Paso Robles compost used in lunar tests
Texas A&M uses Paso Robles-based Black Diamond VermiCompost in Lunar Regolith Simulant testing
– Paso Robles-based Black Diamond VermiCompost is playing a role in lunar regolith testing conducted by the team at Texas A&M University. Jess Atkin, an R & D specialist at Texas A&M College of Ag and Life Sciences, selected Black Diamond VermiCompost for ongoing experiments aimed at growing food in lunar soil, also known as Moon Dust.
“I am thrilled to have been part of ongoing testing of growing food in Lunar Regolith, or Moon Dust. I was contacted months ago by Jess Atkin, the R & D on the lunar regolith testing. She looked at all vermicomposts on the market and chose mine,” said Cristy Christie, owner of Black Diamond VermiCompost.
In response to the challenges of cultivating plants in space, the Texas A&M team is exploring methods to grow plants on the Moon. The goal is to reduce dependence on packaged foods, limit the need for resupply missions, and extend the duration of space missions.
The research involves the cultivation of plants in a substance that mimics lunar soil, known as Lunar Regolith Simulant (LRS). Elements such as Arbuscular Mycorrhizal Fungi (AMF) and Vermicompost (VC) from Earth are incorporated to create a fertile environment supporting plant growth. These additions not only enhance soil quality but also help plants cope with stress and reduce the uptake of harmful substances.
Chickpeas were successfully grown in up to 75% lunar soil simulant mixed with AMF and VC under controlled conditions. Despite apparent stress in plants grown in higher concentrations of lunar soil, those in 100% lunar soil with added AMF exhibited a two-week survival extension compared to those without AMF.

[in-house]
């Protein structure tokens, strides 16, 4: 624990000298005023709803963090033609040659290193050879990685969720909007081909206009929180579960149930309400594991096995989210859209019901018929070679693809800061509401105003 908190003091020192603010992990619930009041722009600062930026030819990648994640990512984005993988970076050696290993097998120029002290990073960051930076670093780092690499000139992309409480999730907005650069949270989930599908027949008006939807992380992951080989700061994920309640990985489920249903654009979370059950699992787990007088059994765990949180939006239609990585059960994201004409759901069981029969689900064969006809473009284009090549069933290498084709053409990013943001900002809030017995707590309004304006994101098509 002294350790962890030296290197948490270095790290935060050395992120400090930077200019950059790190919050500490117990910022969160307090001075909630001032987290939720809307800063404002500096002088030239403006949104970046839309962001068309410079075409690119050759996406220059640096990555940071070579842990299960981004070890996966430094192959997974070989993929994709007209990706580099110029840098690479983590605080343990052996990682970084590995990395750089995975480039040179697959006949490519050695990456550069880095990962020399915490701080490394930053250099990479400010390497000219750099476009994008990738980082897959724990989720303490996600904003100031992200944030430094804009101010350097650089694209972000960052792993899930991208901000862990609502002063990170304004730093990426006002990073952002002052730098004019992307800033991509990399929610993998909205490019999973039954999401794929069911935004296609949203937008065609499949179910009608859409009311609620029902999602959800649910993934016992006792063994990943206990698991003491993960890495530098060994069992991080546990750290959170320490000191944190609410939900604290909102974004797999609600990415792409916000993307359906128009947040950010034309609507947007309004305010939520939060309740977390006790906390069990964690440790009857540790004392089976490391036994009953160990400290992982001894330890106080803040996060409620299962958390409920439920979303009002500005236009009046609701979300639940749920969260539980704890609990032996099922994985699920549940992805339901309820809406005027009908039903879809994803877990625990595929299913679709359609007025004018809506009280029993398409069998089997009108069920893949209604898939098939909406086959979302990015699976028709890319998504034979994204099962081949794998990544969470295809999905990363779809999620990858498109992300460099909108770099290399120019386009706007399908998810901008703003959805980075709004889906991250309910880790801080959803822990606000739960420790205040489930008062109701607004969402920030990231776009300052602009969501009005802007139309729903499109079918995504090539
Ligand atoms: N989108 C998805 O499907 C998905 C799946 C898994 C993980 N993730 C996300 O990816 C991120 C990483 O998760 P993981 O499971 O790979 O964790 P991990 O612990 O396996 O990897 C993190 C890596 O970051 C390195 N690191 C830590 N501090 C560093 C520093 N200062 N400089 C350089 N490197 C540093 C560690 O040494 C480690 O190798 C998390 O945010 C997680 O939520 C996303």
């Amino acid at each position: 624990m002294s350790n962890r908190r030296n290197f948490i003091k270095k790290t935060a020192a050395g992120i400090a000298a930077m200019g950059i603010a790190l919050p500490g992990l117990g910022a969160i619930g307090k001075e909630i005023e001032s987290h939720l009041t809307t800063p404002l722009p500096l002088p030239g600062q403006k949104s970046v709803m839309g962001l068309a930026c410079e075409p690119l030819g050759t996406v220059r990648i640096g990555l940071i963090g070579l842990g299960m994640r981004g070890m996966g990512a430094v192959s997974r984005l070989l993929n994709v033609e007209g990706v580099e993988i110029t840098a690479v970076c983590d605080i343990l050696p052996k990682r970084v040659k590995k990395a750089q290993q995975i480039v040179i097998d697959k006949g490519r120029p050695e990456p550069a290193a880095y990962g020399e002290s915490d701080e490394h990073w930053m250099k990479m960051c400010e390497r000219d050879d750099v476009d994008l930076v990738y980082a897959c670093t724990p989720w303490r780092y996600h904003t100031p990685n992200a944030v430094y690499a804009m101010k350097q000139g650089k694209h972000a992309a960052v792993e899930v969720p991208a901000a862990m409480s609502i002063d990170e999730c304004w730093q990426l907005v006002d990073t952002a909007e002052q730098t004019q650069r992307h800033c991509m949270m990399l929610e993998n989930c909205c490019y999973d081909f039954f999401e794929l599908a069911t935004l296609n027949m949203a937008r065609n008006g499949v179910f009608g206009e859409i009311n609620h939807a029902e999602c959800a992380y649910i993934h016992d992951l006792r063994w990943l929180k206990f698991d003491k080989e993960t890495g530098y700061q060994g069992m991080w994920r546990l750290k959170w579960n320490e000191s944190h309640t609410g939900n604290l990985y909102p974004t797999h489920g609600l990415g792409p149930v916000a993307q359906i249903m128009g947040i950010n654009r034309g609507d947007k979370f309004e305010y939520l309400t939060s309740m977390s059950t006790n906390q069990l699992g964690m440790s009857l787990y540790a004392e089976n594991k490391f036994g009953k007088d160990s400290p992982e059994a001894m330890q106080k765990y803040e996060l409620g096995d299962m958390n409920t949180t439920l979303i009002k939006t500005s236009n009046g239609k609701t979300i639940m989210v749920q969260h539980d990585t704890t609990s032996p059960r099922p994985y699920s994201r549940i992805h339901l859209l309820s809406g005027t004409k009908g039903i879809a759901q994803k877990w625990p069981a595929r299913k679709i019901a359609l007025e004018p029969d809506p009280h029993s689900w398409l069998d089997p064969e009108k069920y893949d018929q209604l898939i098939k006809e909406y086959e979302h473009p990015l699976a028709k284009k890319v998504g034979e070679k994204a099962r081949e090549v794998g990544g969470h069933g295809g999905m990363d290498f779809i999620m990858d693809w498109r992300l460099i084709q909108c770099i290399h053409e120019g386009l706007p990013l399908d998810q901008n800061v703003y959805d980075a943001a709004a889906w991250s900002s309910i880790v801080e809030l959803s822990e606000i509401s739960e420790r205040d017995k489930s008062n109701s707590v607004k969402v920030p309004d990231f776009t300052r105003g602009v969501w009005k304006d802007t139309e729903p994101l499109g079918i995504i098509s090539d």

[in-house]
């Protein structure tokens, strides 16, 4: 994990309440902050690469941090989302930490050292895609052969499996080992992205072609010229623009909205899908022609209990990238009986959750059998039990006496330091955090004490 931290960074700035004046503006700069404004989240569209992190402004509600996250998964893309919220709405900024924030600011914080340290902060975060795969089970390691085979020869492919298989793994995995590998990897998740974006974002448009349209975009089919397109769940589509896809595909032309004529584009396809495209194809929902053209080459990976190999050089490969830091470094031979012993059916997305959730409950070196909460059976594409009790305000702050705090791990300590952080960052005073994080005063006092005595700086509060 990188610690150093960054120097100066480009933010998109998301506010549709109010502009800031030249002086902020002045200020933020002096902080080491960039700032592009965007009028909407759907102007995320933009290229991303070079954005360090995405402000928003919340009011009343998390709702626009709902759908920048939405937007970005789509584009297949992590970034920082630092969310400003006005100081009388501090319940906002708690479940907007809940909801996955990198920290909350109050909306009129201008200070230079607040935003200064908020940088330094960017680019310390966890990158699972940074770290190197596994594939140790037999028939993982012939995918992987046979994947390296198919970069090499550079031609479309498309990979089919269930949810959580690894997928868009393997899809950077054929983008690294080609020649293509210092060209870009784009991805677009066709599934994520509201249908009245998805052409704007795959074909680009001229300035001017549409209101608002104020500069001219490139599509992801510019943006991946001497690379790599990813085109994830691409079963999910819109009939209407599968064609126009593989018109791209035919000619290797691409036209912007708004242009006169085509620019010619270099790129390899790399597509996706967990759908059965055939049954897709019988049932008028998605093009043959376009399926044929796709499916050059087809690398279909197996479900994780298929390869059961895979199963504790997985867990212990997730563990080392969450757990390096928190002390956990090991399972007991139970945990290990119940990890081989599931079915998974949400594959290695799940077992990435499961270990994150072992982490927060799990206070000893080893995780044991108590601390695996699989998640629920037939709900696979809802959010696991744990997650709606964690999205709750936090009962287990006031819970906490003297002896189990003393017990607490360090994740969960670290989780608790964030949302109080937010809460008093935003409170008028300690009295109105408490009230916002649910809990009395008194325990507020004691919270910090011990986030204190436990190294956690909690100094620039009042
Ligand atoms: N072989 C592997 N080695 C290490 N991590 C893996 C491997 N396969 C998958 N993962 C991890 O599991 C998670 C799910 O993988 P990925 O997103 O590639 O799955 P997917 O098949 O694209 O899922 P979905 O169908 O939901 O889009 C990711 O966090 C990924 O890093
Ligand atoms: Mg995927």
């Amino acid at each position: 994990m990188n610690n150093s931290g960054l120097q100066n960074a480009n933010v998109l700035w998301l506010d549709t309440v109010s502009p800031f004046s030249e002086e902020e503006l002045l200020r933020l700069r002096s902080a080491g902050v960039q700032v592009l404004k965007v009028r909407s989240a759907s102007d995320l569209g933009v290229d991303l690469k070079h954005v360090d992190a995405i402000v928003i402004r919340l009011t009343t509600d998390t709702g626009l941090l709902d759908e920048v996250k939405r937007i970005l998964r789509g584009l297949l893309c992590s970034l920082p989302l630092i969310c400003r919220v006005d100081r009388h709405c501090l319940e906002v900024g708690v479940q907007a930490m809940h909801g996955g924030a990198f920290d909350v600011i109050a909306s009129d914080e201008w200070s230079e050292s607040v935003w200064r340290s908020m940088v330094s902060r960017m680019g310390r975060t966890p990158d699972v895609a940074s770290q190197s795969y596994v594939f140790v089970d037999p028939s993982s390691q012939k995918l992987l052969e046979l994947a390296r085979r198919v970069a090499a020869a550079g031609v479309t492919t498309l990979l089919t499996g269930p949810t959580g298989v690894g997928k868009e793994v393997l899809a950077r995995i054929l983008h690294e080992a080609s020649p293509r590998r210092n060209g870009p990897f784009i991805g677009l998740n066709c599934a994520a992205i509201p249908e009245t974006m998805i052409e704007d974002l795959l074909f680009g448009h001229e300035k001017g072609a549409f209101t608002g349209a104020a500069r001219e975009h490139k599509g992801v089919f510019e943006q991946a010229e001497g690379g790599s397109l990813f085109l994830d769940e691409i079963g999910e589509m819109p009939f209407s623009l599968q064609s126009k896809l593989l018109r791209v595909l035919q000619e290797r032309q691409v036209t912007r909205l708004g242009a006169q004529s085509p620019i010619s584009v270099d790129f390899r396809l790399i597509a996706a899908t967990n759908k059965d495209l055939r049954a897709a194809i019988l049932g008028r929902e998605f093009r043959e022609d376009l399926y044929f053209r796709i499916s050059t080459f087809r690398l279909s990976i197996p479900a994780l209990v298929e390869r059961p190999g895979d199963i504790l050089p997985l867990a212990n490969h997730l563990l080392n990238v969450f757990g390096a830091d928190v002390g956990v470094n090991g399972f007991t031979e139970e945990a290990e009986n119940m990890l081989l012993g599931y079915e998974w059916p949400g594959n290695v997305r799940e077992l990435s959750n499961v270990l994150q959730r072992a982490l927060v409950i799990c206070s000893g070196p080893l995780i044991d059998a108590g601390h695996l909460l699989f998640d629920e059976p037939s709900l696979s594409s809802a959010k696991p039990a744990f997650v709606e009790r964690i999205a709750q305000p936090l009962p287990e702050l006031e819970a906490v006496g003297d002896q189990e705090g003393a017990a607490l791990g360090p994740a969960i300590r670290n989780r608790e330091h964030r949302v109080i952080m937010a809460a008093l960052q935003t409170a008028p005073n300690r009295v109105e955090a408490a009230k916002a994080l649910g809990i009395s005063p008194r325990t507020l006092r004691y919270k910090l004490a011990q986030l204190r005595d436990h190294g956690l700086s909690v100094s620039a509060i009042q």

The experiments, spanning 120 days, utilized Lunar Regolith Simulant to replicate lunar conditions. The soil was blended with Vermicompost (Black Diamond VermiCompost, from Paso Robles) and Arbuscular Mycorrhizal Fungi (AMF) (Mycoapply, of Grants Pass, Oregon). The research team closely monitored plant development, from seed germination to full maturity.
The study revealed challenges in the 100% LRS soil, hindering water absorption initially. While all seeds sprouted by day 16, plants in higher LRS concentrations showed signs of struggle. Evaluation after 21 days indicated issues with the 100% LRS soil, leading to soil sealing and rapid vertical growth.
Fungi-treated plants exhibited improved color around week seven, suggesting the beneficial role of fungi. By week 10, plants without fungi began aging, while fungi-treated ones initiated flowering. Seed production occurred exclusively in fungi-treated plants, albeit with delayed maturation.
Despite promising outcomes, signs of chlorophyll deficiency were observed in all plants within lunar soil. Investigation into the impact of different lunar soil compositions on plant growth unveiled varied responses.
The data presented is preliminary, aligning with open science practices, and the research team anticipates providing more detailed information in the future. These findings offer valuable insights into the responses of plants and microbes to lunar soil substitutes, underscoring the crucial role of AMF in enhancing plant resilience under challenging lunar conditions.